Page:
New York City Rising
New York City has always been known for its soaring skyscrapers. In fact, New York was home to the world’s tallest building for an accumulated 86 years before cities in Asia started breaking height records in the late 1990s.
But even today, New York continues to push the limits of tall construction, and Pavarini McGovern is right on the front lines. The firm is building several of the city’s newest towers, including residential towers at 100 Vandam and 200 Amsterdam and the new Pendry Hotel in Hudson Yards.
Building these kinds of structures in a city as active and dense as New York brings a number of expected challenges, from site constraints to infrastructure coordination. But each project (and owner) is different, meaning the project team cannot use a “one size fits all” approach.
Different Project, Different Challenges
All three of these towers are concrete and curtainwall structures reaching to heights of 20 (the Pendry), 25 (100 Vandam) and 55 stories (200 Amsterdam), respectively. They are also all located in Manhattan—so space to do anything on site is limited.
“There is zero room for logistics or lay-down areas,’’ says Marc DePaul, vice president of operations at Pavarini McGovern. “It’s a major challenge to try to fit a tower crane and exterior hoist on a 75-foot-wide property frontage while still leaving room for materials, equipment and laydown.”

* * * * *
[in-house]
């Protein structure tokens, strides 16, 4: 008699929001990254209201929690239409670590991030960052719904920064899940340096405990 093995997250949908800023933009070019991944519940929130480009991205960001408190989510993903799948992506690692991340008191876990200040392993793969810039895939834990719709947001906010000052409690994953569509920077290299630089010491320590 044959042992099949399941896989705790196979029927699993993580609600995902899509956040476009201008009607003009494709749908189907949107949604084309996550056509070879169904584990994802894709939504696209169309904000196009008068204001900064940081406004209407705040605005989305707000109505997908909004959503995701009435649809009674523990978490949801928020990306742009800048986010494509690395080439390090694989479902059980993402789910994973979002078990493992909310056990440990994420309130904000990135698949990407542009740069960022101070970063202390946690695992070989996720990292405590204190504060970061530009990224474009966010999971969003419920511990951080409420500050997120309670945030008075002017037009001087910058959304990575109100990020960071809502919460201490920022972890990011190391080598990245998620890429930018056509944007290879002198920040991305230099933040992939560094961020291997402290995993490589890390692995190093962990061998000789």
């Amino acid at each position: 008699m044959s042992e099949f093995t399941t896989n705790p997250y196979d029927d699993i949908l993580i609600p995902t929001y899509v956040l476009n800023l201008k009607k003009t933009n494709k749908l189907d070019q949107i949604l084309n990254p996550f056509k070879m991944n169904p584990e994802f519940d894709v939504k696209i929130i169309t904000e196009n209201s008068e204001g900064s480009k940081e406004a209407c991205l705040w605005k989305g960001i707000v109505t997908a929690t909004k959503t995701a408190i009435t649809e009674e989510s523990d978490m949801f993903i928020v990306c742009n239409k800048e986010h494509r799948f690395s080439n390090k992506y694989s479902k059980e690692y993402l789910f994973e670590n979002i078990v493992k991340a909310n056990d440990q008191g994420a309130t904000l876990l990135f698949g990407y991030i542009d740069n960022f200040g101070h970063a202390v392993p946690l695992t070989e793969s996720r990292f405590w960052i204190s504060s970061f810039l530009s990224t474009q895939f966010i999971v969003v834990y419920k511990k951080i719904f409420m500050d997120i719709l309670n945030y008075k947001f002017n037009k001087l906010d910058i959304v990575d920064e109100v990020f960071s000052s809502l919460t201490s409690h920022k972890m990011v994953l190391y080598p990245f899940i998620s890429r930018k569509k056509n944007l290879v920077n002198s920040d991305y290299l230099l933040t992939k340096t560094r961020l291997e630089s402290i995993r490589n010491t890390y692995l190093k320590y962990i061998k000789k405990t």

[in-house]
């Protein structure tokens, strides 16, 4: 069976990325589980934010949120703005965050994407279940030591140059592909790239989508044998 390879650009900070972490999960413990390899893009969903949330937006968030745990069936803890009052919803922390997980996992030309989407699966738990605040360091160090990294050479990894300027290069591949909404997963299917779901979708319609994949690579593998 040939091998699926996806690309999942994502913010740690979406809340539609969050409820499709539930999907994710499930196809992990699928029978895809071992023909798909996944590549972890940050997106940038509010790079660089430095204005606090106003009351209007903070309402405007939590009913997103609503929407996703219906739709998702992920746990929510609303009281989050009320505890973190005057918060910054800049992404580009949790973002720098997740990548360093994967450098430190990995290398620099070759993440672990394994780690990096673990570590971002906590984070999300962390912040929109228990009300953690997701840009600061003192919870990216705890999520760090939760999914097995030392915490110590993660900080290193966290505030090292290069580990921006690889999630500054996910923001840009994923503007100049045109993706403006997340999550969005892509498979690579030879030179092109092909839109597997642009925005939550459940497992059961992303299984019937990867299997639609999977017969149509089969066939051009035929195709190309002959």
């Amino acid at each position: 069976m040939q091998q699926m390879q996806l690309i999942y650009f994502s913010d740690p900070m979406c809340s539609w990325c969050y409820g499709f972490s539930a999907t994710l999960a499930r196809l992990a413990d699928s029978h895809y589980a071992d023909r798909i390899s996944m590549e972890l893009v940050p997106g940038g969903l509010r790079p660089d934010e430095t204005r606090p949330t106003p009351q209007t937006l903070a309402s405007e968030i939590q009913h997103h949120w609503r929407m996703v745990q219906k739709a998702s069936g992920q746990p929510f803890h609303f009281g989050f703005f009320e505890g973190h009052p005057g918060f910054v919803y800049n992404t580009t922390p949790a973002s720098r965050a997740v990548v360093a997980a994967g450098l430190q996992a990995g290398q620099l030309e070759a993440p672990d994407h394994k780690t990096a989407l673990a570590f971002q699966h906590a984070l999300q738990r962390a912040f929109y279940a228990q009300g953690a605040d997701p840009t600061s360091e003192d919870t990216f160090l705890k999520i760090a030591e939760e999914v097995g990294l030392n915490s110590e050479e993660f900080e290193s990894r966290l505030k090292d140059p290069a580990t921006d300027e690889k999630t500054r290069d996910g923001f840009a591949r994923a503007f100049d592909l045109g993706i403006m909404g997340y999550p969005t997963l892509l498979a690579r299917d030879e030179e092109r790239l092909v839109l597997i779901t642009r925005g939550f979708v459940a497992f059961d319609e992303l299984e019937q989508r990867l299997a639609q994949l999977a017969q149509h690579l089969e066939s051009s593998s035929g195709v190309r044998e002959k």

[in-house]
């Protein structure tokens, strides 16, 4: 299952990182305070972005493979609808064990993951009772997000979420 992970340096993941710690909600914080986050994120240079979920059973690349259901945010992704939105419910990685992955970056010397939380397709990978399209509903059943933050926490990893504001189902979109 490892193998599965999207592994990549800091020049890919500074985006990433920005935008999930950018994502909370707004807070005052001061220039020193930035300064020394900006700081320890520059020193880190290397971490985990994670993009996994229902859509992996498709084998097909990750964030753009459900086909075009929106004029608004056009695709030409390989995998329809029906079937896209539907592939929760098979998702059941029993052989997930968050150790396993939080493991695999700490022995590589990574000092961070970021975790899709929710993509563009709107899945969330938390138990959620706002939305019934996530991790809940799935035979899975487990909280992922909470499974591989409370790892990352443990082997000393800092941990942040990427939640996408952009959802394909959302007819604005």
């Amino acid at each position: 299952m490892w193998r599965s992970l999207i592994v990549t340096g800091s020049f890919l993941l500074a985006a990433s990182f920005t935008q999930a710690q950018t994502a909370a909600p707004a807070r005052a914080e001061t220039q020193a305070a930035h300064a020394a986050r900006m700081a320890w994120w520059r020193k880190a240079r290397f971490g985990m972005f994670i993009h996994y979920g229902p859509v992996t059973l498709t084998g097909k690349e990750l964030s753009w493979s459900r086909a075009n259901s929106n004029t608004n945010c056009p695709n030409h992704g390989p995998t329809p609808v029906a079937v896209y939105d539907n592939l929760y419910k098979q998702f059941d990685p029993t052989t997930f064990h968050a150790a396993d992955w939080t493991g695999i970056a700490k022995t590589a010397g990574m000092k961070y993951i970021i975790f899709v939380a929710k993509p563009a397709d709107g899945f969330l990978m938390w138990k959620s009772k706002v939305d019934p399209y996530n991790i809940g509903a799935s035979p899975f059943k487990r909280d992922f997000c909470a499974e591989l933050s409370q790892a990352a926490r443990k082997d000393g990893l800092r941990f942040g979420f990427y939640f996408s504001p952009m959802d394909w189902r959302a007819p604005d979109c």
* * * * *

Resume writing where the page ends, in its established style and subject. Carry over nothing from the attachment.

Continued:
While those elements are similar, the specifics of each project’s site and circumstances pose very different challenges for the construction teams. 200 Amsterdam, for instance, is in the middle of a residential neighborhood on the Upper West Side. That means construction noise and working with the community are key focus areas for the project team. To build the tower, however, PMG and its team have had to excavate through roughly 50ft of solid bedrock—which, not surprisingly, can get loud. The team has installed sound-absorbing blankets along the perimeter site fence, as well as wrapped those blankets around the hoe rams and chipping hammers to help reduce the noise of rock chipping and drilling.